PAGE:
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Seattle Insurance Claim Lawyer
If you’ve been injured in a car crash, at a construction site, work, or in any other scenario that involves insurance claims, most likely you’re feeling frustrated. If you need help navigating your insurance claims process, we at Colburn Law are here to help. We won’t let insurance companies bully you into a low-ball offer, and we won’t stop negotiating until we’re sure you get the settlement you deserve. Contact our Seattle insurance claim lawyers today at Colburn Law for a free consultation (206) 919-3215.
As a victim of personal injury myself, I know how maddening it can be to fight with insurance companies. I was injured by a roofer’s negligence while working as a carpenter in the early 2000s. The injury required multiple surgeries, which meant my previous position was no longer an option. I learned quickly how exasperating it was negotiating with the Industrial Insurance (workers’ compensation) here in Washington. In fact, that is part of what put me on my career path to personal injury law.
Contact a Seattle Insurance Claims Attorney
If you have any questions about the services we offer or would like to schedule a free initial consultation with our firm, contact us. We offer our services on a contingency-fee basis, so take advantage of our negotiating services today.
- What To Expect From The Insurance Claims Process
- How much is my settlement worth?
- Examples of Insurance Bad Faith
- Elements of a Bad Faith Insurance Claim
- Tips for Negotiating With an Insurance Company
Negotiating With Insurance Companies
Negotiating with insurance companies is tricky. Remember, these are huge corporations that have thousands of clients. It may not be fair, but they’re committed to paying out as little as possible. Unfortunately, I find that negotiating with insurance companies is almost always essential. They may approach you with an offer, but I strongly urge you to have an attorney review it first. Often, it’s less than you deserve.
In general, here’s what you can expect from the insurance claims process:
- You’ll receive an initial phone call from a claims adjuster, who will give you a quick rundown of the strengths and weaknesses of your claim.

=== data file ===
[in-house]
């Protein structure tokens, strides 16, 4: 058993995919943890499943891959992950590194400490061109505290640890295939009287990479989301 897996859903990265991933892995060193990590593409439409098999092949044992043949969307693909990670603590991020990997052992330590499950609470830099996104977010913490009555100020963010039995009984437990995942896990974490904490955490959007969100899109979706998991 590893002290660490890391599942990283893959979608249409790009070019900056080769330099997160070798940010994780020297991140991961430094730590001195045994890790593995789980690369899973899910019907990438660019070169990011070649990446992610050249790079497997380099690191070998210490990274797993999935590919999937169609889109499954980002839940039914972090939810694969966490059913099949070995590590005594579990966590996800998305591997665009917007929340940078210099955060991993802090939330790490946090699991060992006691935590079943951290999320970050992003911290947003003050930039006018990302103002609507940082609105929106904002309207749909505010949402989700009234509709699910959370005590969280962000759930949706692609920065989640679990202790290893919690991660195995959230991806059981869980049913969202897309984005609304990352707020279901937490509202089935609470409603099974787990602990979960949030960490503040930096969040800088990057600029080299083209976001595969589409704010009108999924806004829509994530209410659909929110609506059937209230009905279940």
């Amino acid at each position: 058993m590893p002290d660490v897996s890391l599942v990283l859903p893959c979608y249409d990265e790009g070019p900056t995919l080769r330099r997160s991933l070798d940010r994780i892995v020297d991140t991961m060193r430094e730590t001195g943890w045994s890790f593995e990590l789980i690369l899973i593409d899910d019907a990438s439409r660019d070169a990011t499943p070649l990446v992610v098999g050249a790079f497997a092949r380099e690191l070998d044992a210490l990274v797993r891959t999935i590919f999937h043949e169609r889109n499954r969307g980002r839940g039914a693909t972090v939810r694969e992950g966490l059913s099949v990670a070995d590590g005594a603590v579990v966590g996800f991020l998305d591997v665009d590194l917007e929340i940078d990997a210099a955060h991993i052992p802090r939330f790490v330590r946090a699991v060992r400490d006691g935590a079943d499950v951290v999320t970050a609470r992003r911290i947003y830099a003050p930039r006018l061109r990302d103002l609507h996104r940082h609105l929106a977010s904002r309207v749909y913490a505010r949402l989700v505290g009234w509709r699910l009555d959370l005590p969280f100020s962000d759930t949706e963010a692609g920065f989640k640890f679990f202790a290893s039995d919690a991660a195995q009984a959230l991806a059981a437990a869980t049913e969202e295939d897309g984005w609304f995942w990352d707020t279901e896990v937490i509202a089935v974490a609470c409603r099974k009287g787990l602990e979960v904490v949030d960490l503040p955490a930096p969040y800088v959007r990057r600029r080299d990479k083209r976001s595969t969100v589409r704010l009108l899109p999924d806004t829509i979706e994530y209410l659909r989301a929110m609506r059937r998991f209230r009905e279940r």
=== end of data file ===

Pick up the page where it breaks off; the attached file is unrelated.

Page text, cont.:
- You might receive a “reservation of rights” letter, but don’t let this intimidate you. It simply means the insurance company is investigating your claim but reserves the right to deny it.
- At some point, you’ll write a demand letter that denotes a settlement amount you think is fair. The adjuster will counter with a lower offer, and the negotiations begin. We recommend having an attorney draft the demand letter for you. We have been writing these types of letters for years and know how to word them for optimal success.
How Much Should I Ask For?
Most people we work with have the same question: How much is my personal injury settlement worth? Our answer will be different, depending on the client, but each follows the same basic formula:
- First, we calculate the economic damages associated with your recovery. These include things like medical bills, rehabilitation and therapy, and your lost wages.
- Next, we calculate how much you deserve for pain and suffering. Most insurance companies use the multiplier method in which they will multiply your economic damages by a number between one and five, depending on the severity of your injuries. Alternatively, they may use the per diem approach, which involves taking a number (usually what you make in a day at your job) and multiplying it by the number of days it took to recover.
Take a look at these numbers, and you’ll see why negotiating with insurance companies can be so difficult. While it’s difficult for them to find a way around paying for your medical bills, most of the arguing comes with determining general damages. The number of days you suffered can be highly subjective, as can the severity of your injuries. This is why it’s essential to have an attorney by your side.